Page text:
Adding Female Founders to the Equation to Tackle Wicked Problems
A look at Denver-based 10.10.10. – the strategy and lessons learned
The startup world is dominated by men. Still. This is no secret. Just 17 percent of venture-backed startups have a female founder, according to a 2017 Crunchbase survey of more than 40,000 global firms. And that figure hasn’t changed in five years.
At 10.10.10, a nonprofit organization that tackles the world’s wicked problems through public education and engagement, the team inspires entrepreneurs to action, doing its part to move the needle.
For the fifth program and for the first time in its history, the number of female entrepreneurs participating will outnumber male entrepreneurs. This diverse group will spend 10 days developing breakthrough solutions and potentially new ventures to address 10 wicked problems in health.
The program kicks off Monday, May 7 at 4 pm.
Diversity along many dimensions – including geography, gender, ethnicity and industry sector – has been a priority for 10.10.10 since launching the first program in 2015. It was clear that solving the wicked problems that plague society requires participants with very different experiences and perspectives.
Ensuring diversity increases our chance of success. Research indicates that female and minority entrepreneurs start social ventures at a higher frequency – a key factor for 10.10.10, which places problem-solving at the heart of our model.
Indeed, the second venture created by a 10.10.10 entrepreneur was Apostrophe Health. That company delivers affordable health benefits to self-insured employers, and it was formed by a woman, Cheryl Kellond (and her two female co-founders).
Female entrepreneurs have shown they can deliver strong returns – by some accounts, outpacing their male counterparts. In 2015, the venture capital firm First Round Capital reviewed 300 of its companies and found that firms with at least one female founder did 63 percent better in providing value to investors than all-male led teams.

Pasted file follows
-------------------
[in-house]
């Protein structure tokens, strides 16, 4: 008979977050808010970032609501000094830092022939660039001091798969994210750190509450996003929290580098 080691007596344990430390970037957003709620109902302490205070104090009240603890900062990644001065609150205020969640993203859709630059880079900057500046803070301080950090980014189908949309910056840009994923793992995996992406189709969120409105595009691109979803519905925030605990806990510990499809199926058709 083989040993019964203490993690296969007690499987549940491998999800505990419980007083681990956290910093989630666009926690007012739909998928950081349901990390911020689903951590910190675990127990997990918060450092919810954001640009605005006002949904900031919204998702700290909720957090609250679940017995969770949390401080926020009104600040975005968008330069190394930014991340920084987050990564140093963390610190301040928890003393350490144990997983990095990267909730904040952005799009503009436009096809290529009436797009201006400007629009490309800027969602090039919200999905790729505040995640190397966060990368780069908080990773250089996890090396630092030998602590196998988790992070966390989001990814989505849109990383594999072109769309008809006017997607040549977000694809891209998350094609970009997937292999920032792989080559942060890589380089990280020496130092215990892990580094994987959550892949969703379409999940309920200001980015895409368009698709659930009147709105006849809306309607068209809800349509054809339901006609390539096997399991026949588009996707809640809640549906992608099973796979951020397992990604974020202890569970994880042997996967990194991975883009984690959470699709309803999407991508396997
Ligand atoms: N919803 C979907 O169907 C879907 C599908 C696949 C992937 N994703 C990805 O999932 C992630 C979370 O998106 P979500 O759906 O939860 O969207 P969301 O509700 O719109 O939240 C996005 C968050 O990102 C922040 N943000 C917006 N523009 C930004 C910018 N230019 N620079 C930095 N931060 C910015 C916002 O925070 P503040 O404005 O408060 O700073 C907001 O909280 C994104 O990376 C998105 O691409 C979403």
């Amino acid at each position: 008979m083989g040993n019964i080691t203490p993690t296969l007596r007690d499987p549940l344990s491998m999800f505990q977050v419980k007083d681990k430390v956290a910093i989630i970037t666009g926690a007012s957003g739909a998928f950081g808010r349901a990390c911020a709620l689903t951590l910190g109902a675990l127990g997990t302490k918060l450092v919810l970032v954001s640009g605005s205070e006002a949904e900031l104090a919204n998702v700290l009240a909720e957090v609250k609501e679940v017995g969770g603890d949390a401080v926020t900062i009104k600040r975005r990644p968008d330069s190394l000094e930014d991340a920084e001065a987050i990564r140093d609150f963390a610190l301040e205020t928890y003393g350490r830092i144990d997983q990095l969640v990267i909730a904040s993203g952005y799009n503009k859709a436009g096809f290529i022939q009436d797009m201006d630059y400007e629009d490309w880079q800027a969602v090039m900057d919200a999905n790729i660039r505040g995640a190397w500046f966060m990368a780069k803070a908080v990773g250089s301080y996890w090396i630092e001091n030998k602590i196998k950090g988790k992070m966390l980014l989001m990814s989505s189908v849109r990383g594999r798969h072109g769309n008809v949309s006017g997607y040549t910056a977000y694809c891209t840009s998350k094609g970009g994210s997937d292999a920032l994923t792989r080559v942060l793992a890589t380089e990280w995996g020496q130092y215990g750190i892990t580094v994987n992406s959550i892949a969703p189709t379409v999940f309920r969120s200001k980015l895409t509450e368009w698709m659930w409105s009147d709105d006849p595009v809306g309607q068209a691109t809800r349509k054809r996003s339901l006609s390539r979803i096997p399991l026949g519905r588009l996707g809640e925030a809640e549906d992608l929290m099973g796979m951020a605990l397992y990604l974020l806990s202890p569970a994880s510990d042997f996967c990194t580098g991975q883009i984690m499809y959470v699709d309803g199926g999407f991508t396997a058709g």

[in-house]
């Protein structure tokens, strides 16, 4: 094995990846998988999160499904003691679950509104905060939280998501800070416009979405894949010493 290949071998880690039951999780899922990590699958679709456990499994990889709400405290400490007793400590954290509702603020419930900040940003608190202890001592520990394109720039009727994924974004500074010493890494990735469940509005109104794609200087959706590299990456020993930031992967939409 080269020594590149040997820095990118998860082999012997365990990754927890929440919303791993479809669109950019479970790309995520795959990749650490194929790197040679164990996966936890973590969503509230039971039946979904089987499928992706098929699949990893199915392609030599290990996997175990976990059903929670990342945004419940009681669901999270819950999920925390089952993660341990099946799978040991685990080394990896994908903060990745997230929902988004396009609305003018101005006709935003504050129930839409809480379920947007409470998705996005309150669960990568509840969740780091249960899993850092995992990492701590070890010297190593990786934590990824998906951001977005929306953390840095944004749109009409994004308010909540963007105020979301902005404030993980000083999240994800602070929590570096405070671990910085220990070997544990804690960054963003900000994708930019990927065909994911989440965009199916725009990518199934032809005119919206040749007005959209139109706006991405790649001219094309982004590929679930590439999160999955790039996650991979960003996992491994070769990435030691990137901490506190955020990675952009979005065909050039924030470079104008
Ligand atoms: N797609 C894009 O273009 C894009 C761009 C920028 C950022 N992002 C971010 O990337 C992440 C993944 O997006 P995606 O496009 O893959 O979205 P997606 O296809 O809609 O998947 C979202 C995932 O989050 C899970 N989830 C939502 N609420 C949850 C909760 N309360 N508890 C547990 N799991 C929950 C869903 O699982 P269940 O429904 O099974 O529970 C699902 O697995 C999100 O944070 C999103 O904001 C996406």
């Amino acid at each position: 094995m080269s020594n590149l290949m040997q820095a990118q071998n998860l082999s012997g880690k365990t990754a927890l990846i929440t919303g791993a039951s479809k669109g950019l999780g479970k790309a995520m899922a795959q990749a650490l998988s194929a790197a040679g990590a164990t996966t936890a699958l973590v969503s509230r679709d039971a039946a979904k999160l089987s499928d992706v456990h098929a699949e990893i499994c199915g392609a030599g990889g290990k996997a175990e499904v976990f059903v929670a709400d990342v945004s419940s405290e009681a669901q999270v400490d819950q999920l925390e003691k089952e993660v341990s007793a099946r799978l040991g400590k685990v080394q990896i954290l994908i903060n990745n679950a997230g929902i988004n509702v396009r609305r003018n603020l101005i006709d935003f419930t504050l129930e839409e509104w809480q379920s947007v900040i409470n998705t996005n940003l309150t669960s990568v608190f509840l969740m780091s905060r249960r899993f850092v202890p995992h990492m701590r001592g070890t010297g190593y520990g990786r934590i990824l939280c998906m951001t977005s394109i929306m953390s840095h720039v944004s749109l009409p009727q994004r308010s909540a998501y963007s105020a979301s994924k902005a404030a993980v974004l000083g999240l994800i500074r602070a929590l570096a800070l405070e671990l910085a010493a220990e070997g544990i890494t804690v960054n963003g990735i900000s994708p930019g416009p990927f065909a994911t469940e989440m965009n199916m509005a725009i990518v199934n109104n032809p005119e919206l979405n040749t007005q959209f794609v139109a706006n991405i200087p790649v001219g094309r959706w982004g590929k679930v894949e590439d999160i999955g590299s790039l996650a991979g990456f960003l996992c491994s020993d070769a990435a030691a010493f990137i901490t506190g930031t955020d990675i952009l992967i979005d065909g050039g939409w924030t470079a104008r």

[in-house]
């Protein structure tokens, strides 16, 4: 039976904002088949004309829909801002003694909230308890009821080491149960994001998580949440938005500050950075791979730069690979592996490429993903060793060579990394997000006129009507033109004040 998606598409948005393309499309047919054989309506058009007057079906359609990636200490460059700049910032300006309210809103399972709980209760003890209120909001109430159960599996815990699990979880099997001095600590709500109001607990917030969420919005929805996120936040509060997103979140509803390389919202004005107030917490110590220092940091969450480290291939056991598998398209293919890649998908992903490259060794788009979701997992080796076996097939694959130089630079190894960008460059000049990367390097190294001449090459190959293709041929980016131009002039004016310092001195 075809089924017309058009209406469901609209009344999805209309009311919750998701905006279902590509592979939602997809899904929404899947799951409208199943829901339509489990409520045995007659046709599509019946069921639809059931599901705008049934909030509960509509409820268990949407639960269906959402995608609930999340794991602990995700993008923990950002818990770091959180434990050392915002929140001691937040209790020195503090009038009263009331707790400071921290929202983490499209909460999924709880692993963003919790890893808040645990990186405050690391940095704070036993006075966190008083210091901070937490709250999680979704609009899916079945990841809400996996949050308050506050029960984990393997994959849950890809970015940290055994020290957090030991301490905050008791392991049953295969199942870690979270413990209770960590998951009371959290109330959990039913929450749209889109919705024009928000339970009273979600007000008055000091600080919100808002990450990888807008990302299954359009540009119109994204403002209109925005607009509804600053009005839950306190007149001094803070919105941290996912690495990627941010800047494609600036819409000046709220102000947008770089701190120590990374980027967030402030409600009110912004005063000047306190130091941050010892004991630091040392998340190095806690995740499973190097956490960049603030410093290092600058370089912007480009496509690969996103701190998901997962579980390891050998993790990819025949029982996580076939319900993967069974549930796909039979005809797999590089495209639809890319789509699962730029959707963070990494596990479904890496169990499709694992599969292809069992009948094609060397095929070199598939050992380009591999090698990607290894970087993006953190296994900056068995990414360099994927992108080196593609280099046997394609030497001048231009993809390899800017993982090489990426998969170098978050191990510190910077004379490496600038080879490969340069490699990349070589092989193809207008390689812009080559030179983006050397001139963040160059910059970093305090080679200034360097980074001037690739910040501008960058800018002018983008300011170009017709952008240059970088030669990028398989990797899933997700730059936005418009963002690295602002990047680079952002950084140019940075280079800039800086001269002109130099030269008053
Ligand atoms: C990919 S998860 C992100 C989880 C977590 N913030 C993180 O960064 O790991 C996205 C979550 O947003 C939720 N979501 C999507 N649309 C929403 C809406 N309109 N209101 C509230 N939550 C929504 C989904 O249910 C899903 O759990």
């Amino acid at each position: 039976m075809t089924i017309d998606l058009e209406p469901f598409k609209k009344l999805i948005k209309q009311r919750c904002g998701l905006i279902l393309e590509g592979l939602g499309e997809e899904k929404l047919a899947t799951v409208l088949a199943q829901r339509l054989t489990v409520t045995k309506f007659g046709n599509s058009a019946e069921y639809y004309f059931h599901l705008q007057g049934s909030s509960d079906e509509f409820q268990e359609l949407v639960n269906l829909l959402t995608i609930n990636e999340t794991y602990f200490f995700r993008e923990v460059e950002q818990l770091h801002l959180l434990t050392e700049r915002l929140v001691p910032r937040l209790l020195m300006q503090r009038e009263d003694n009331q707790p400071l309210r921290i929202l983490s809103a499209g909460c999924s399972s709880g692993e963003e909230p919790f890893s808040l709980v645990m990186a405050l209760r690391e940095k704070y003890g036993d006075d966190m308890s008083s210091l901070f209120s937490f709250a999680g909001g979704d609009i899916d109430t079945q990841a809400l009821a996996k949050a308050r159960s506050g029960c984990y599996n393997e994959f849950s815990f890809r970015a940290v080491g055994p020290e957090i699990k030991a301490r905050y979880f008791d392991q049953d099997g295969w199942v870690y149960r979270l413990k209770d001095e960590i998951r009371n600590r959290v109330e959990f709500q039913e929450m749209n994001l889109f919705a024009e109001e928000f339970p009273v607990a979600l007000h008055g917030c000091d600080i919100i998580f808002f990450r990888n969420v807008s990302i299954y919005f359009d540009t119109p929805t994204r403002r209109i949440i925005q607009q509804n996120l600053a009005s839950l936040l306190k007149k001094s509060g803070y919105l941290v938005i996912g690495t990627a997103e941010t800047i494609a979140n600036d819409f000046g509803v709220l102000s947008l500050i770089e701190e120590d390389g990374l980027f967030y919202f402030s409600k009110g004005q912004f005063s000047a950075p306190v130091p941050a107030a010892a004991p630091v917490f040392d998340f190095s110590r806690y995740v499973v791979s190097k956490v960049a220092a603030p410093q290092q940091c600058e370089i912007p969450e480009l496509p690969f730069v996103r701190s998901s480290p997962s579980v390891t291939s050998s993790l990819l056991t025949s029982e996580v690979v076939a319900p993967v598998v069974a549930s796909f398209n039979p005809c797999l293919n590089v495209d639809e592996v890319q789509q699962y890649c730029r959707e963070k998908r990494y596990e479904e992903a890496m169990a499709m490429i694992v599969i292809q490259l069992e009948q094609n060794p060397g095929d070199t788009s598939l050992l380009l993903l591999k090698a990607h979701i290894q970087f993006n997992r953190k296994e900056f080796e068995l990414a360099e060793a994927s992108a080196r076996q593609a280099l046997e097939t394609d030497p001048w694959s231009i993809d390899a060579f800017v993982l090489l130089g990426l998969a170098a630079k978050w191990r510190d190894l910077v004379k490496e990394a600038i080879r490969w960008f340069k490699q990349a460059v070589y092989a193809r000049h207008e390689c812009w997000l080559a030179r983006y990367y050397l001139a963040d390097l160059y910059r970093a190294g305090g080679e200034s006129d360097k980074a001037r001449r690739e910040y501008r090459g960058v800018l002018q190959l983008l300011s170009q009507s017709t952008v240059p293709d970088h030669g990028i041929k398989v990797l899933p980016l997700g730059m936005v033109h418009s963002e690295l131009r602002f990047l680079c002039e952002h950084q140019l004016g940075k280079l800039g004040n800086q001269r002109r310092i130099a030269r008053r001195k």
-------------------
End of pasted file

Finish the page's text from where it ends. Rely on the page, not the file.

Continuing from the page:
Making a commitment to gender diversity allows us to provide an alternative to the “boys club” culture women may encounter in Silicon Valley and in the startup universe in general. Our goal is to inspire all entrepreneurs to launch businesses in the nine months following their participation. If half of these participants are women and we host two programs a year, we may help give birth to 10 new women-founded ventures each year – from our Denver-based programs alone. By 2025, we hope to offer programs in 10 other cities.
Our approach to recruiting seasoned female entrepreneurs has evolved over the last four years. We now employ a variety of channels, cast a wide net and dig hard to find female prospects. Here’s a look at the lessons we’ve learned, which we believe could prove helpful for any organization looking for female leaders.
- FORM PARTNERSHIPS: Women Who Startup, Female Founders Fund, SheEO, Pipeline Equity, and GlobalMinded are organizations that support and connect female entrepreneurs. We connect with them and rely on their help. Relationships with these organizations may not always yield female candidates, but these communities are critical to our growing network.
- SCREENING IS AN ART NOT A SCIENCE: After achieving equal gender representation in our first health program, we fell short the second year. The criteria we used to qualify candidates was likely at fault. We needlessly restricted our focus to entrepreneurs who exited a successful venture at a valuation. Unsurprisingly, it was more difficult to identify female entrepreneurs who met this arbitrary standard. Cheryl Kellond helped us realize that men tend to apply for opportunities if they meet just 20 percent of the criteria. Women tend to hold off unless they meet all of the criteria. By eliminating non-essential barriers we increased the pipeline of extraordinary female entrepreneurs who would qualify for – and seek – an invitation to our program.
- REFERRALS ARE KEY: We rely on many sources to help us identify candidates – including past participants, leaders at other accelerators, incubators and startup studios. We make our objective clear: a diverse group of participants in each of our programs. This helps people think of the search in a broader way.
- DO THE RESEARCH: We can’t rely on our network alone to produce applicants. We conduct keyword searches and pore over thousands of profiles to find ambitious entrepreneurs searching for their next opportunity. For now, women are more difficult to find than men, but that’s exactly what we are working to change. Through the value of their unique perspectives, these women increase the likelihood that 10.10.10 will help give rise to new ventures – like Apostrophe Health – that deliver both return on investment and impact.
Tom Higley is a Denver-based entrepreneur, mentor, and founder and CEO of 10.10.10. Tom has founded and run seven tech startups, raising more than $40 million and returning more than $1 billion to investors.